You observed in your complaint that you thought reporters were supposed to present the “facts of a story and not tell the story from the native’s point of view.” Actually, journalism is more than just a random collection of facts - it is the iterative examination of complex issues in the public interest, it is the telling of people’s stories from a variety of perspectives and points of view, and it is, as CBC policy explains, journalists using “professional judgment based on facts and expertise” to distill and shape stories. This particular treatment, as Mr. Whitten pointed out, focused on two families facing the decision to send their teenage children far from home to Thunder Bay. It explores their perceptions and lived experience. It then broadens out to a larger look at the issues at play and how some people involved with the issue of Indigenous student deaths in Thunder Bay understand the challenges. To reduce it to a statement that racism is blamed, not only fails to appreciate any of the nuance in the piece but also the complexity of the problem. It is your belief that racism is not at play here - and you are right, it is not the only issue - something the piece reflects. The fact is that systemic discrimination, marginalization and mistreatment of Indigenous people in Canada has been documented and is one of the frames in which this is properly set. The Truth and Reconciliation Commission has documented it, and Canadian governments have acknowledged it. It is a context that is a reality, and as Keith Hobbs, the Mayor of Thunder Bay, is quoted as saying:

Mayor Hobbs believes the city's relationship with First Nations people is a national narrative that is playing out in Thunder Bay. He admits there is no doubt an element of racism in the city, but adds that the same racism exists in many other communities.

One of the young people recounts a painful racist encounter, and a father also faced overt discrimination when he was a student. One of the chiefs quoted also blames racism. There is no violation of policy to present his point of view - it is part of the picture - but not the only part addressed. You believed the reference early in the story to the role of drugs and alcohol is dismissive and gives it short shrift. In fact, by putting it near the beginning, it also sets a frame and a context:

For many communities in the North, the reality for young people is that moving far from home is often their only way to get a high school education. But sending students to the city takes them out of the supporting sphere of their own family and community at an age when they can be particularly vulnerable to pressures ranging from alcohol and drugs, to depression, to racism.

Parents of any adolescent worry about drug and alcohol use. Often the substance abuse is a symptom - the underlying issues are addressed in this discussion. The piece addresses the absence of parental supervision, the stress of adjusting to a city and from dealing with racism and discrimination. These are facts set out in this story to create a fuller understanding of the choices confronted by parents in assessing the dangers their children face in order to continue their education.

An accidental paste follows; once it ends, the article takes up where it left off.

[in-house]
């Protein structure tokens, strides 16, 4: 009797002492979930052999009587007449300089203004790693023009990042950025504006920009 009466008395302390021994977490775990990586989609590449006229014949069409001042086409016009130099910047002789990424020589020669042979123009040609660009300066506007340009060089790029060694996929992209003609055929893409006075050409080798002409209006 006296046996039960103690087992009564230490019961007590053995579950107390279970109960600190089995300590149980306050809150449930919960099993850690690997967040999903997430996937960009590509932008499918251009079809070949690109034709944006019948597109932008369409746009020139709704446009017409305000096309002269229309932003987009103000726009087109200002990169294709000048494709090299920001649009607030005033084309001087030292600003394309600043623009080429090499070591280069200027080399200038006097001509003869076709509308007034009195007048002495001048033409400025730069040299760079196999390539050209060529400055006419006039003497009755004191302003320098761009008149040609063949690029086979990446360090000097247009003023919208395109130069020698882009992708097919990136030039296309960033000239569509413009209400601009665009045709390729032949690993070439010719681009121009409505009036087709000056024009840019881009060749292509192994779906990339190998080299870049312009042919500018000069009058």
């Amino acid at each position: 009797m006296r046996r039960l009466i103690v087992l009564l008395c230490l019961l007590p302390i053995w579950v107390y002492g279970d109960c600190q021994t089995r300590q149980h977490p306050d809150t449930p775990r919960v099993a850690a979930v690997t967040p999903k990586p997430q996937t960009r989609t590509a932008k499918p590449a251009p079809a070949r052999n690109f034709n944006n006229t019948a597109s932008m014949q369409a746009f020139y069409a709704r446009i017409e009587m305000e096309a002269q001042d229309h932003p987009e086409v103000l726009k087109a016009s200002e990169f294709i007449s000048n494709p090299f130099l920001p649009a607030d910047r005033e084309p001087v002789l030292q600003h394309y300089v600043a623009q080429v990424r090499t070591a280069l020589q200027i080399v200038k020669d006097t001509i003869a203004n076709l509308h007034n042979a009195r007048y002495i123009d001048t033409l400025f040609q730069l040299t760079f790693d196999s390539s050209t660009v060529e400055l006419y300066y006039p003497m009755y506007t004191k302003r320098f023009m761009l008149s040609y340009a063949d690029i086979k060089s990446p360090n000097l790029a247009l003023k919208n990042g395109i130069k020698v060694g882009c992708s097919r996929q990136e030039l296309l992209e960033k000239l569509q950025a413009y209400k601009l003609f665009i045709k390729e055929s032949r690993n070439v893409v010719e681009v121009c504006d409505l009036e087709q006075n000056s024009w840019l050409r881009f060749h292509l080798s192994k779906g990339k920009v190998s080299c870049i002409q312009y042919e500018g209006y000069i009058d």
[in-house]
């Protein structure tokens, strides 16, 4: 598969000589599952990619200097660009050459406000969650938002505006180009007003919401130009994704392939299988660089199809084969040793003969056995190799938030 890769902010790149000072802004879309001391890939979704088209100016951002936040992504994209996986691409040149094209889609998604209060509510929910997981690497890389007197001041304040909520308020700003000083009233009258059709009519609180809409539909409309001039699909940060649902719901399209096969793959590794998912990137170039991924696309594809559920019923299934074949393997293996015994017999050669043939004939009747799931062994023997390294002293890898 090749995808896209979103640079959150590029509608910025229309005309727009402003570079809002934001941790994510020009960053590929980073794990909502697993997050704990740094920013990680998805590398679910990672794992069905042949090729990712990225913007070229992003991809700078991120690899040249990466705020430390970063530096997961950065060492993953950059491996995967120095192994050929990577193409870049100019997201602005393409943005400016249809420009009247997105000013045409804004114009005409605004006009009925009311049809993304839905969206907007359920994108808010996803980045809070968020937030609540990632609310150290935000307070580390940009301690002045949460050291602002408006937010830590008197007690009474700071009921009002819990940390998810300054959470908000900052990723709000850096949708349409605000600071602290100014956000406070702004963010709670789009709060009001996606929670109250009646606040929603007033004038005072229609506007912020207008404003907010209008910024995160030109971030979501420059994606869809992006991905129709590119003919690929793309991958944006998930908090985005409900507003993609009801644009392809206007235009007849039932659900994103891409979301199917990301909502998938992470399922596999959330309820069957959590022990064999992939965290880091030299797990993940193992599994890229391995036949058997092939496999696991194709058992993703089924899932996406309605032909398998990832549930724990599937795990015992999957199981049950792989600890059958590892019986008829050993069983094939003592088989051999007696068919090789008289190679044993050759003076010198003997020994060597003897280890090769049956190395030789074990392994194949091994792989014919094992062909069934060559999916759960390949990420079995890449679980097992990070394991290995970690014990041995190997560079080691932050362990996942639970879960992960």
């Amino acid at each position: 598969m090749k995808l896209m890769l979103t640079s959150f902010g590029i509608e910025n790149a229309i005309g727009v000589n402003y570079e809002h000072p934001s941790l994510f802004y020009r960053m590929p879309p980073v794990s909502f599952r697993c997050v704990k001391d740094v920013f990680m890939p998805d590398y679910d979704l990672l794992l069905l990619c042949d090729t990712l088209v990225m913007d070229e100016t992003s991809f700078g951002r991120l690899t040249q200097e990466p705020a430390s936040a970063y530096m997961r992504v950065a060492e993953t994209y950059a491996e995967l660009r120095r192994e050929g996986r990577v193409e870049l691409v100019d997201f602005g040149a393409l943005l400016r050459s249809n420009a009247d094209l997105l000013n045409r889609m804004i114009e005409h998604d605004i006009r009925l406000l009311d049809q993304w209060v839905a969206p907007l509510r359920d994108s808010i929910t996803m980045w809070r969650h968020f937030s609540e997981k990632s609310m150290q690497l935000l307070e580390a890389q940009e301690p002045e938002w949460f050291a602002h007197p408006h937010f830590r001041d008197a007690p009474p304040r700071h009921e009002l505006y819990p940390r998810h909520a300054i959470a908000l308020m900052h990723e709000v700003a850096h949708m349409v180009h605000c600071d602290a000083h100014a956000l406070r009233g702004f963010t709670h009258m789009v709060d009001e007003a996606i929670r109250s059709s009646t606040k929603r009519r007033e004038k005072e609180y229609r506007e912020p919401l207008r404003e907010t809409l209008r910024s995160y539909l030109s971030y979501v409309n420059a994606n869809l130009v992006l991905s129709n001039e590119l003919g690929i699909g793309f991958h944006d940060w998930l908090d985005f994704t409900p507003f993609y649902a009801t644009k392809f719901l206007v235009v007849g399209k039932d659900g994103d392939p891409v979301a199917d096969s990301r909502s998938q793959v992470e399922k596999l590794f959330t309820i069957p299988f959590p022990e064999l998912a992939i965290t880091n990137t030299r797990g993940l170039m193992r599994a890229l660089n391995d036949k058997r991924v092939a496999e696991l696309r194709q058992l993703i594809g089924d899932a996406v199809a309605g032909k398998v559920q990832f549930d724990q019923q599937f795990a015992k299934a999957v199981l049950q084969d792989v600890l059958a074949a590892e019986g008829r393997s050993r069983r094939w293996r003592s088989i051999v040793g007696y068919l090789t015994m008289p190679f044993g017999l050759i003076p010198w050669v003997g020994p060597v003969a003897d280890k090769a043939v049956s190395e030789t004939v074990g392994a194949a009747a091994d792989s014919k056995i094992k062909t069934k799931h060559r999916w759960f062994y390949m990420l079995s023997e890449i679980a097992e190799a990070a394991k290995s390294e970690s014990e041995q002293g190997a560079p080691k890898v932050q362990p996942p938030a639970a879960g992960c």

Another perspective in this piece was from a worker whose job was to provide services to Indigenous high school students in Thunder Bay. He actually provided a note of hope that the situation can be improved. The issue is not blame - it is diagnosing and understanding underlying causes and taking appropriate action:

"What we'll do is the best we can and provide as many services and support as we can. In the last two to three years the activities after hours, and students getting involved in areas they shouldn't, it's drastically decreased."

I did not do an exhaustive search of CBC archives, but even a brief one revealed a host and range of stories about the challenges and issues facing Indigenous communities, and what might be done about them.

The reality is that Indigenous youth are at a significantly higher risk to die by suicide than non-Indigenous children. CBC crews have documented the conditions which lead to that reality. They have also examined the problems of addiction and the challenges of delivering proper and appropriate mental health services, and basic infrastructure to alleviate the conditions that lead to these problems. To acknowledge the well-documented legacy of the residential school system, and other systemic public policy that devastated First Nations lives, is not bias - it is illustrating what the former Chief Justice of the Supreme Court, Beverley McLachlin, referred to as the worst stain on Canada’s human rights record. Racism is part of the larger picture in understanding the relationship between non-Indigenous and Indigenous people. In this case, it was part of the examination of the lives and deaths of students in Thunder Bay. It was neither inaccurate nor biased.


Esther Enkin
CBC Ombudsman